“Eh! Put your shoes on mate,” an adolescent shouted as he and his “friends” walk near me. This is as I sit on a bench in a green and luscious public park on a sunny day at the beginning of Autumn in South West England.

I say nothing in response and act as if I did not hear what the lad vociferated. My feet being away from the sight of the majority of those in the park, and my feet also being clean and my nails being in reasonably good condition, they were not in an offensive state. I sit pondering why a young person wants me to conform, urging me to don footwear. Are we raising these people to exhibit obedience to the societal norms, even to the point of enmity? So that nobody considers the (ir)rationality of some forms of social convention, while they are applauded for challenging the out-of-the-ordinary not only by their associates but also by authority.

Of course challenging a law breaker or an enemy of human rights & liberties, is, in my eyes a positive idea. However, what doesn’t make sense is the challenging of a person when they have their natural feet exposed in a natural park, feeling the natural and alive grass between their toes, and the warming sun falling comfortably on their skin.

Is my act of footnakedness really so irrational?

Why should my barefootedness be banned?

I wonder whether we (as in all of society) are teaching (both in the classroom and at home) with too much authoritarian rule, that much of the current young generation is having trouble thinking “outside of the box”.

My point is… conformity to the norm does not necessarily equate to conformity to what is natural and/or best. We need to be maximising happiness for as many as possible, while protecting human rights & liberties. This is one direction that humanity will truly be able to progress.

[p.s. this is a true story, written on paper very soon after it happened on 17th September 2014]

MIRI: Machine Intelligence Research Institute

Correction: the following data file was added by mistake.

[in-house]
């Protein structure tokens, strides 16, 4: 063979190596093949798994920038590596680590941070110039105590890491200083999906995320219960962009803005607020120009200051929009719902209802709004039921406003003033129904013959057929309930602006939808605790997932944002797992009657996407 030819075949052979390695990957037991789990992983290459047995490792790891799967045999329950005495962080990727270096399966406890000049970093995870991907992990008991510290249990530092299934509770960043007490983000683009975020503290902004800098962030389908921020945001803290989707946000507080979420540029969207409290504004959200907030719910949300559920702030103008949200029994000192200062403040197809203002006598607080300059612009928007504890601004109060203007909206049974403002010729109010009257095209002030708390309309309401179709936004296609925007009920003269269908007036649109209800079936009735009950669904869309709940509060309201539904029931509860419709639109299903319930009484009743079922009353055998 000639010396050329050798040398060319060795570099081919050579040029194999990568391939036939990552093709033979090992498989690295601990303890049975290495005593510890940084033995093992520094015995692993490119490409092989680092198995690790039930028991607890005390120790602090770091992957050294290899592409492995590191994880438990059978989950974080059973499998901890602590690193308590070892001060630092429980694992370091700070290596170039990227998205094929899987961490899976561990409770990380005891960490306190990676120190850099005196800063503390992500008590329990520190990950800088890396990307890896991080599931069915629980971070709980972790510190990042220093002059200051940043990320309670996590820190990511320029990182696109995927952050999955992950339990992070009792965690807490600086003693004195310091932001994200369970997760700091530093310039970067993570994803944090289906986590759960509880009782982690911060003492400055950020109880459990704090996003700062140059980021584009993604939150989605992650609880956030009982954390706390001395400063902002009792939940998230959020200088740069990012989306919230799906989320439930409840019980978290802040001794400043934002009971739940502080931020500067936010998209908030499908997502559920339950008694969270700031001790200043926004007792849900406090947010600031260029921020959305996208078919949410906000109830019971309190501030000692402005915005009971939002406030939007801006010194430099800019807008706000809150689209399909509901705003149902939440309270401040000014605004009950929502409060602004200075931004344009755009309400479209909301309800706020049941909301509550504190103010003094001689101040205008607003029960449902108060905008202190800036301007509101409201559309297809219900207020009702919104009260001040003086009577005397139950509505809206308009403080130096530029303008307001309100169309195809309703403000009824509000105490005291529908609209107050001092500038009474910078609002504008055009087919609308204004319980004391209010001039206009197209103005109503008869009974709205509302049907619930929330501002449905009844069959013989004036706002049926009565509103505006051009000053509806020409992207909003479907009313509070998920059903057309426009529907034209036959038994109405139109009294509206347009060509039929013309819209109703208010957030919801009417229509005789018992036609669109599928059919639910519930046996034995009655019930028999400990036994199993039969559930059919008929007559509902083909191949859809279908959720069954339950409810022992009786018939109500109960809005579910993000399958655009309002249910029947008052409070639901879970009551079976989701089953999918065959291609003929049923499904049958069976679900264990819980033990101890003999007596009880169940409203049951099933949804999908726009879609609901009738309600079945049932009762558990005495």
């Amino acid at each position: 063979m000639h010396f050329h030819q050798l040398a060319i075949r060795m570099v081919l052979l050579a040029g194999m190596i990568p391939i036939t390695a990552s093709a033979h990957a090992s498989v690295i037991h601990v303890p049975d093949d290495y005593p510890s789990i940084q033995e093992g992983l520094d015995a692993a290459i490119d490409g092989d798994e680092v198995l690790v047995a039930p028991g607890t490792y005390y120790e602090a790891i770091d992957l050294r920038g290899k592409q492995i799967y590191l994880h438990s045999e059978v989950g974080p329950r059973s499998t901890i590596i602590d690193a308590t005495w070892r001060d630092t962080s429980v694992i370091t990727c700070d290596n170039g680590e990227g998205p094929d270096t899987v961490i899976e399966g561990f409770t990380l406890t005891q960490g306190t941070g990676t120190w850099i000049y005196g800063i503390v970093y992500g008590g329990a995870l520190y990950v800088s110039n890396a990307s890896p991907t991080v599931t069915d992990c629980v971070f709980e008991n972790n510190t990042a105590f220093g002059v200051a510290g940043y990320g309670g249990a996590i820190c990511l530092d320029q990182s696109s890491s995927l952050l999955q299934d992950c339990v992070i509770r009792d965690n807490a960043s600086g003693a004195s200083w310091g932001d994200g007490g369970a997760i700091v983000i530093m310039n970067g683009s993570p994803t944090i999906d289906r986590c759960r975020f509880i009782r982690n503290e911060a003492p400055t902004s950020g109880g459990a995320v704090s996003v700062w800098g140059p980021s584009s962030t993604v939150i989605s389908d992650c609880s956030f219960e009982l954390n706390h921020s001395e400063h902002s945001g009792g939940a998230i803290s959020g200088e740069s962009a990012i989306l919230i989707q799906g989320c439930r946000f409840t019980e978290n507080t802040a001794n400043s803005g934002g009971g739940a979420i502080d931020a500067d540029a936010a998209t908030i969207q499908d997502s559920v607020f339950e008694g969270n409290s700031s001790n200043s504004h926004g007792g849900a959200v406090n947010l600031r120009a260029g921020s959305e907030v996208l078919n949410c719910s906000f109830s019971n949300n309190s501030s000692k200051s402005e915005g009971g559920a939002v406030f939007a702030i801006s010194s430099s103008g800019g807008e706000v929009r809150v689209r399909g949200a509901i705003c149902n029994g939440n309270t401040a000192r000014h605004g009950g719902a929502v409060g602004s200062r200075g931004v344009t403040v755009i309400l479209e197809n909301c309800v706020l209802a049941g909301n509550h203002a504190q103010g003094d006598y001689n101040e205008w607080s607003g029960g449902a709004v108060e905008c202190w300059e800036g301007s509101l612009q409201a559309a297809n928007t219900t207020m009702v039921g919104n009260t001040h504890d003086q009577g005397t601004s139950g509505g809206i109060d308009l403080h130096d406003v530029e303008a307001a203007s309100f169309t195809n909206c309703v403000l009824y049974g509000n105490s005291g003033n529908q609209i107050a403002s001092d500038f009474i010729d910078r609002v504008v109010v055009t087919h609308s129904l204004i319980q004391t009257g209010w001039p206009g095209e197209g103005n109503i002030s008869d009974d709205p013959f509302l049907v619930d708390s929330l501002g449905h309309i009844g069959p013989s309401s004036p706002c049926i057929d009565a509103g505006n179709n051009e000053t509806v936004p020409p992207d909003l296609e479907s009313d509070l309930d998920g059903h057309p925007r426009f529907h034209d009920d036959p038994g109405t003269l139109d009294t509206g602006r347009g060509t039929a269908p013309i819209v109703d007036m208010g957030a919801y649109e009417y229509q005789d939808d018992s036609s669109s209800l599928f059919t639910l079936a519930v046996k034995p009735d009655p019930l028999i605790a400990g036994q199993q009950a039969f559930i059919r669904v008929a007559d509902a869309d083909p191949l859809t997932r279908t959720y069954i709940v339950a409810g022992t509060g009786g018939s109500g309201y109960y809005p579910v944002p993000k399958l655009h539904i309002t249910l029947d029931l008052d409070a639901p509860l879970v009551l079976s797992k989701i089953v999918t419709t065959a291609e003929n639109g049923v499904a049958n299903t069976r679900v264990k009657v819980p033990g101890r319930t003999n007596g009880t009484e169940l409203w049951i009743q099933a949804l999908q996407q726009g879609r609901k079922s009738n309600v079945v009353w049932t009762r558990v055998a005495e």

MIRIx Bristol – October 2014

This invite is about MIRIx, a set of local events affiliated to the Machine Intelligence Research Institute (based in California) – one of the worlds best known research organisations of “Friendly AI“. I am the volunteer organiser for “MIRIx Bristol”, and I’d like to get our first meeting off the ground. MIRIx will be held at the University of Bristol in South West of the United Kingdom.

We are planning to have our first meeting in October 2014 (date to be confirmed), and if the reader is interested in attending, then please do send an email to me. We will have to vet applications for attendence. This is partly due to security, as the event will be held on university premises, and partly because numbers will be limited.

Although the event is likely to be made up largely of University of Bristol staff and students, we may well have visitors from outside of the university – particularly those who are involved in Friendly AI research  / MIRI / “Less Wrong” Community.

We will be talking about the combination of Probability and Logic, in particular we will discuss the paper:
“Definability of Truth in Probabilistic Logic” by Christiano, Yudkowsky, Herreshoff, Barasz

We will also discuss work on Bayesian Logic Networks by the famous Stuart Russell.

We are hoping to have snacks and drink available (for free, thanks to sponsorship). However, this is to be confirmed.

This blog post will be updated when the date is confirmed and when the food & drink sponsorship is confirmed. Thank you for your patience.